This past weekend, I was pleased to pass on the mantle of President of the Ontario Provincial Council of the Ukrainian Canadian Congress to a new incumbent, a highly capable young lady by the name of Anna Kuprieieva. This transition marked not only a generational change, but is also significant because Anna is from what is known in the Ukrainian community as the Fourth Wave.
Those familiar with the history of Ukrainian immigration to Canada will know that there have been four major waves. The First Wave were those “stalwart peasants in sheepskin coats” that came to Canada between 1891 and World War II. The Second Wave consisted of Ukrainians that were displaced by the Bolshevik Revolution of 1917 and the subsequent struggles for Ukrainian independence between the two world wars. The Third Wave were primarily the large number of Ukrainians that found themselves in the DP (Displaced Persons) camps throughout Europe in the aftermath of World War II. The Fourth Wave is the collective term now being used for all the Ukrainians that found their way to Canada subsequent to the collapse of the Iron Curtain and the Soviet Union.
Each of these waves of Ukrainian immigrants had their own distinct impact on Canada, as well as on the Ukrainian communities that were in place here already. By and large, one can also say that each wave had their own unique challenges in integrating with the Ukrainians that had come previously as well as their Canadian born descendants. The reasons for this are not hard to fathom, as each succeeding wave came from a different socio-economic-political context and each had a distinct mindset and goals that differed significantly from those of previous waves.
The First Wave immigrants were almost all from the poorly educated peasant class who came to Canada to escape the poverty and lack of opportunity at home. They had minimal organizational experience or expertise, and their community building consisted primarily of organizing and building churches and schools. The Second Wave emerged from the turmoil of the revolutions that swept the old Russian Empire, and were both better educated as well as politically conscious than their predecessors. They were much more activist and proficient in building political, cultural and community organizations as they spread across Canada. The Third Wave, though not as large as the previous two waves, were the most activist of all. Most of them had been traumatized by war, had survived slave labour in Germany or had been actively involved in the partisan movements back in Ukraine. They were highly nationalistic, deeply motivated, and within a few years of arriving in Canada, they had managed to take over control of existing Ukrainian organizations as well as creating new ones as well.
The latest Fourth Wave is the smallest of the waves so far, but comes perhaps with the strongest credentials in terms of financial means and education. They are mostly of the professional class, many have a university education, and they come not with empty pockets like their predecessors, but with some seed capital coming from having liquidated their houses or apartments back in Ukraine which are now mostly privately owned. Most have marketable skills and are able to enter the job markets in Canada without too much difficulty. Like the first wave, their motivations for coming to Canada are largely economic, perceiving that it will be a long time before the economies of Eastern Europe are able to overcome the corruption and inertia inherited from Soviet times. Some are politically conscious, but a large number would rather just leave the political chaos of their homeland behind and quietly assimilate into the Canadian mainstream. A few have become active in the existing Ukrainian community, but a majority have not, finding little in common with the preceding waves and their descendants.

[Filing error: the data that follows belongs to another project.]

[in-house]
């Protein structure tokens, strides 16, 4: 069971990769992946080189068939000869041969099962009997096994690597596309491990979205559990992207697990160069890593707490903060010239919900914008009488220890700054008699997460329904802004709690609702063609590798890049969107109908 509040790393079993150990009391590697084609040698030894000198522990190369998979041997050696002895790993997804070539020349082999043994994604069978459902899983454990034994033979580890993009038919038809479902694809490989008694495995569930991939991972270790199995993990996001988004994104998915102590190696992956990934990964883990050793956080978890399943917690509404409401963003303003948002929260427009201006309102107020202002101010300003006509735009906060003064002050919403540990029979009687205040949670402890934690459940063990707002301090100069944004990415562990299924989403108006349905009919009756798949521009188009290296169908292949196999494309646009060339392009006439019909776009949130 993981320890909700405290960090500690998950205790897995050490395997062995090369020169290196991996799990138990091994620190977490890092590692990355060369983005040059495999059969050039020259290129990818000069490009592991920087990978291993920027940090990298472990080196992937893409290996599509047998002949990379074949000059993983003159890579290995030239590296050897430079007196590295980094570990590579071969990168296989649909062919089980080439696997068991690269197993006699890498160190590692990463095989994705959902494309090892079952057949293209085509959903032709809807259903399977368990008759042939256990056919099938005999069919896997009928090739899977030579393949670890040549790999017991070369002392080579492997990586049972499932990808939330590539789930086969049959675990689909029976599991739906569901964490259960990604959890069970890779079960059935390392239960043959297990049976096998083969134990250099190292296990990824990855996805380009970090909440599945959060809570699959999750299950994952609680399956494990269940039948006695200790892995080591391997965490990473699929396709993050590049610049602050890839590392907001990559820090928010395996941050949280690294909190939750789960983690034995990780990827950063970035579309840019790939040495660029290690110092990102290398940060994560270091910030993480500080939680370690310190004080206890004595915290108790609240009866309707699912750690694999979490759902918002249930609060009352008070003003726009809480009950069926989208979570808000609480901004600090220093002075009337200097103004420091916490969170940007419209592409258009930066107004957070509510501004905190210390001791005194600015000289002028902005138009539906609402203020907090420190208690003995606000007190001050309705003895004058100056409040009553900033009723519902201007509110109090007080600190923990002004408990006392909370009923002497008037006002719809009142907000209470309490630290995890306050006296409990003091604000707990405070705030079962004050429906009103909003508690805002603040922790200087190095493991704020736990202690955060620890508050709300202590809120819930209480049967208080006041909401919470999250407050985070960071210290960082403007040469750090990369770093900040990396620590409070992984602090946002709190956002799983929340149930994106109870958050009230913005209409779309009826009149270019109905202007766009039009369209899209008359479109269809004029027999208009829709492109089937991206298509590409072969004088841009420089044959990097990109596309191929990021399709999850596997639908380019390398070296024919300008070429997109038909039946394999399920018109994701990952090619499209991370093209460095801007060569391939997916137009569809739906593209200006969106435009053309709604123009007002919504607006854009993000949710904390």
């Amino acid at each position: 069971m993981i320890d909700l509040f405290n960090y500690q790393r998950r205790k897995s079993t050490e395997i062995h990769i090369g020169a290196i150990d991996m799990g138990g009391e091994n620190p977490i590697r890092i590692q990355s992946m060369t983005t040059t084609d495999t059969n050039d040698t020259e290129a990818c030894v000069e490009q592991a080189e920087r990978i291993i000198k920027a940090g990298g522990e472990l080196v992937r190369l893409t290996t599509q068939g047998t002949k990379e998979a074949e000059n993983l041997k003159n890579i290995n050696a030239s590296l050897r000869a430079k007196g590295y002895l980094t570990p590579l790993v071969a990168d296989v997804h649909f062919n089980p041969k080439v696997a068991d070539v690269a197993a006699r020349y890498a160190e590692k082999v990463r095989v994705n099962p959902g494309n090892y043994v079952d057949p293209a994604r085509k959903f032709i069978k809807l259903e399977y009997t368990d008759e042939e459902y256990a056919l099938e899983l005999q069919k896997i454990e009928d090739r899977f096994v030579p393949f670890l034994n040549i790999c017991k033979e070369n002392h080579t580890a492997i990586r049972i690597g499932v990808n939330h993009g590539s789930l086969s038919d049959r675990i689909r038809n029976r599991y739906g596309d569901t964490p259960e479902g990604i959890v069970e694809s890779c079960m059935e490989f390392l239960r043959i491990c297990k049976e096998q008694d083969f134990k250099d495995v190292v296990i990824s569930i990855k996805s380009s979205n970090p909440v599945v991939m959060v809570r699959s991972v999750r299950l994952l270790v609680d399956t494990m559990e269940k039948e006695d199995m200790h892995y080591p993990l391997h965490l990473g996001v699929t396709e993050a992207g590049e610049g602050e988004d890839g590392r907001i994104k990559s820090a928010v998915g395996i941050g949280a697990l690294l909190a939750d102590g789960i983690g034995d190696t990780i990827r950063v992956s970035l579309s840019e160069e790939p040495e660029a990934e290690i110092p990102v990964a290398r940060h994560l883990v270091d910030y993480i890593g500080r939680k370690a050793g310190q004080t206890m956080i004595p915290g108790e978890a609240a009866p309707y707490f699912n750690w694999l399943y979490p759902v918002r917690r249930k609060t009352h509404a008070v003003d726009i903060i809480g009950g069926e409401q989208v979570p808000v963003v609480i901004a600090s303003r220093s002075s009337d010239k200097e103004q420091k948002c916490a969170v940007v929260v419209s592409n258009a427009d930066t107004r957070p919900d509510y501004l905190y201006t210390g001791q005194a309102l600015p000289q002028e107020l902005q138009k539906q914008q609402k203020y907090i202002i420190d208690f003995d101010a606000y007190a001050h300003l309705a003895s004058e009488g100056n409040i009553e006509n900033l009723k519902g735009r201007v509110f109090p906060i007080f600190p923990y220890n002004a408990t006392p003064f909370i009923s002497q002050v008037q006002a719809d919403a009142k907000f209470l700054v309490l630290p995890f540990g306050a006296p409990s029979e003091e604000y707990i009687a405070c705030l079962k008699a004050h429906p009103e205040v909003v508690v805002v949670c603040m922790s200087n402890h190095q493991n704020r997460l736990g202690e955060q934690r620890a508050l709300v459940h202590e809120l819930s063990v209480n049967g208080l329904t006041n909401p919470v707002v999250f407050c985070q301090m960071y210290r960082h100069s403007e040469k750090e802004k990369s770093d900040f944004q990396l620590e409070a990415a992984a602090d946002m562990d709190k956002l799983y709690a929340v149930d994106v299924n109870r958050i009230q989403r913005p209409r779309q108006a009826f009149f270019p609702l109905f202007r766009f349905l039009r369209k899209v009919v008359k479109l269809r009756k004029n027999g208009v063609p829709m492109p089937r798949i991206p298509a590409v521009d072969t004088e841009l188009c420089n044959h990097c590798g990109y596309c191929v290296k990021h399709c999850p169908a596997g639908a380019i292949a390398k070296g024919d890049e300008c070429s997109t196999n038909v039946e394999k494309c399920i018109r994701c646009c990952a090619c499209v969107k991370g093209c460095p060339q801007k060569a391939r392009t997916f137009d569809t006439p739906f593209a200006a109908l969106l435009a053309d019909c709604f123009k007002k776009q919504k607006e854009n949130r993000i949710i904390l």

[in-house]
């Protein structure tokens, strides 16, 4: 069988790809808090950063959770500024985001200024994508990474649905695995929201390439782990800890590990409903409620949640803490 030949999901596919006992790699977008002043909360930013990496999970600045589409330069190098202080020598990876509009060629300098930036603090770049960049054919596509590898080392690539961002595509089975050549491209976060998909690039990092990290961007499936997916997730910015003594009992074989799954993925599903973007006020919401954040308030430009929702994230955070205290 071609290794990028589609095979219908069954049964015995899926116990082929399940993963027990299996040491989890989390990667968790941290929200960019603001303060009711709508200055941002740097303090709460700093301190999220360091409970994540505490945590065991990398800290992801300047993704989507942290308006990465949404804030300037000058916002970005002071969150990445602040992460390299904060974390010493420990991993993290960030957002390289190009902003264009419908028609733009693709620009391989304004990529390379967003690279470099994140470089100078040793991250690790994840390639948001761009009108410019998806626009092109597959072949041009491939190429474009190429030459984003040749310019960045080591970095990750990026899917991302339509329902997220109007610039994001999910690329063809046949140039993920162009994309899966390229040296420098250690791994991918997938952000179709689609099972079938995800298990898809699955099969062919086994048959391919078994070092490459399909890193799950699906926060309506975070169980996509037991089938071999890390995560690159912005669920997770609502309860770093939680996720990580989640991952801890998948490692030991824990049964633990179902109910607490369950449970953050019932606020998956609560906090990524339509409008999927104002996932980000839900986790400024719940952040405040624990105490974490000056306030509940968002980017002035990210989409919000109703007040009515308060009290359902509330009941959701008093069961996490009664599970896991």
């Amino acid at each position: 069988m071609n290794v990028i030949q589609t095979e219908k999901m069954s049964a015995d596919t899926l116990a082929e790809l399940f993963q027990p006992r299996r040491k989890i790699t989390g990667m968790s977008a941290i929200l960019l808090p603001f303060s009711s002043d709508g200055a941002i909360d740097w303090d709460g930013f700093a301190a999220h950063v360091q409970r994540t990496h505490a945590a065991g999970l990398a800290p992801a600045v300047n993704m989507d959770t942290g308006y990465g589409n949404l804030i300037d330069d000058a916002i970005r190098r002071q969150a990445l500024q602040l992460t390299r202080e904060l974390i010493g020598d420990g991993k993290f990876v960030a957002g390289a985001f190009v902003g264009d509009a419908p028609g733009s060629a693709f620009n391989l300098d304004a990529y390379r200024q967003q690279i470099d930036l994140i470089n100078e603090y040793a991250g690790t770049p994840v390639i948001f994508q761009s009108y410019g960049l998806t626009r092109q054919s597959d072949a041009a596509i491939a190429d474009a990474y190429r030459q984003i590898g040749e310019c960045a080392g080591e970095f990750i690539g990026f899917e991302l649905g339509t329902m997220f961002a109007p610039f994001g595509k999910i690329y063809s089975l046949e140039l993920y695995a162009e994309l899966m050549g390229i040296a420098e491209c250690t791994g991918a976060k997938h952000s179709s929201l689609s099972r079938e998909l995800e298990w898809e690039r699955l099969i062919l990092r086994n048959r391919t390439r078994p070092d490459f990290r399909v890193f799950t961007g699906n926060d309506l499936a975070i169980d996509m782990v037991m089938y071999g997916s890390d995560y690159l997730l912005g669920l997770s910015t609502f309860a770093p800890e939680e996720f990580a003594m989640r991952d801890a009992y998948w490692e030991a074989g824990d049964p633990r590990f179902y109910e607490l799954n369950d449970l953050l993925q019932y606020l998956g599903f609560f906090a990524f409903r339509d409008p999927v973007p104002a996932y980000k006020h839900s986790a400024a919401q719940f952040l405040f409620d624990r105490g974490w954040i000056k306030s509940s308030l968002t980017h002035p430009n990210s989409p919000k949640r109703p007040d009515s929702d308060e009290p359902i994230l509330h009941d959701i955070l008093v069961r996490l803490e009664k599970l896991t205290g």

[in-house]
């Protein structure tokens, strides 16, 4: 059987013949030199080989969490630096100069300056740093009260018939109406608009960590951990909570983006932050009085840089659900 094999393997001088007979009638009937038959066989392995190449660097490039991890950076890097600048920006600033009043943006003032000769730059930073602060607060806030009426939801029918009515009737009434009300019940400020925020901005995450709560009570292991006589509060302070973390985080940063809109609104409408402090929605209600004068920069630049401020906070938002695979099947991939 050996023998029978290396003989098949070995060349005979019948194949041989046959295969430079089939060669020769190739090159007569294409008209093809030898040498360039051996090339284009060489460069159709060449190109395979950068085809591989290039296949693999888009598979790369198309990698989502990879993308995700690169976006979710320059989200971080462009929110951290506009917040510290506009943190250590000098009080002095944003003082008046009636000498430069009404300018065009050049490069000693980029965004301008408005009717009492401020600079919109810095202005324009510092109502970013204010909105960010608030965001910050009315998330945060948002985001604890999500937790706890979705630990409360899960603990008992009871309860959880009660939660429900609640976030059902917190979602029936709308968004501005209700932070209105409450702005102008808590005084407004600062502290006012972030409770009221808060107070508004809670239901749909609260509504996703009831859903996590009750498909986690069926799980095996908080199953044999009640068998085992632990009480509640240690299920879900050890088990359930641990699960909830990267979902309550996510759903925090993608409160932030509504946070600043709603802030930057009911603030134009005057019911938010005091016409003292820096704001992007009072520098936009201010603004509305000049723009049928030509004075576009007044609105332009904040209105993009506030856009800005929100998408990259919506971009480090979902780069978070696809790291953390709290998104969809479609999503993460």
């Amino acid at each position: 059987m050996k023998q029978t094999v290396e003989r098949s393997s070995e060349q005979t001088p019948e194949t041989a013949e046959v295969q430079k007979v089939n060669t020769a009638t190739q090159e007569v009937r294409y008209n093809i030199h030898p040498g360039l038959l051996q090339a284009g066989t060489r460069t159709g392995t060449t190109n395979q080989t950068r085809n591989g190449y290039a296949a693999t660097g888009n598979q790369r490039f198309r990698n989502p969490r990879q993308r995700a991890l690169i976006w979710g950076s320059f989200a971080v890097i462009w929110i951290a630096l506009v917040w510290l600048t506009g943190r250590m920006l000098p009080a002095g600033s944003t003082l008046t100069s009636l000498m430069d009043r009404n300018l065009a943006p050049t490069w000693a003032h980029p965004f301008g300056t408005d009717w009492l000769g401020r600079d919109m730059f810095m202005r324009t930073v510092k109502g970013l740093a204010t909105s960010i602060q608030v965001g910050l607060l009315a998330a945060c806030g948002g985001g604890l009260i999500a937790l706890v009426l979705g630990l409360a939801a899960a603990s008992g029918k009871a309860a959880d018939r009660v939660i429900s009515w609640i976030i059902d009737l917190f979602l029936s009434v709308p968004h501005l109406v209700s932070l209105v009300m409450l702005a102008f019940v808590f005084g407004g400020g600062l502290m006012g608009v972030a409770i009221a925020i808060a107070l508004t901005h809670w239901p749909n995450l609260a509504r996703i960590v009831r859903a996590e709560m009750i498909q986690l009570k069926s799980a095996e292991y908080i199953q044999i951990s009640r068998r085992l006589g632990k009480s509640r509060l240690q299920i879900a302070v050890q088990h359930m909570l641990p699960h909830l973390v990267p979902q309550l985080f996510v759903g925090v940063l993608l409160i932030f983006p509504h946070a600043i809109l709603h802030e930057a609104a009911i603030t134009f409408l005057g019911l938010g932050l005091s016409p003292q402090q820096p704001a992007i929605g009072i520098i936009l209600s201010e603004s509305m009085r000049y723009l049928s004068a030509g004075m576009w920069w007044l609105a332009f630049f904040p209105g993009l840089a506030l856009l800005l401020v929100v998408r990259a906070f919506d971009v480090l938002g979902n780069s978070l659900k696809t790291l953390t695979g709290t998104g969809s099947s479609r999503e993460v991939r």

There is a Fourth Wave organization of sorts in Canada, but they tend to be fairly insular and keep to themselves. It would be safe to say that their integration into the Ukrainian community in Canada has been problematic. Adding to the difficulty is the fact that many Ukrainians that have come over in the Fourth Wave speak Russian as their primary language, which rankles the existing Ukrainian community no end.
It was therefore especially meaningful to me that I had been succeeded in my position at the UCC by a particularly qualified member of the Fourth Wave. When one looks at the upper leadership ranks of most of the large Ukrainian organizations in Canada, one does not find many representatives from the ranks of recent immigrants. Yet no one would argue that in the spirit of continuity, and to ensure the future growth and success of the organized Ukrainian community in Canada, that we need these people involved, engaged and helping to prolong the 125 years of success of Ukrainians in building Canada while at the same time preserving their cultural and national roots. I wish my successor great success in her new challenge.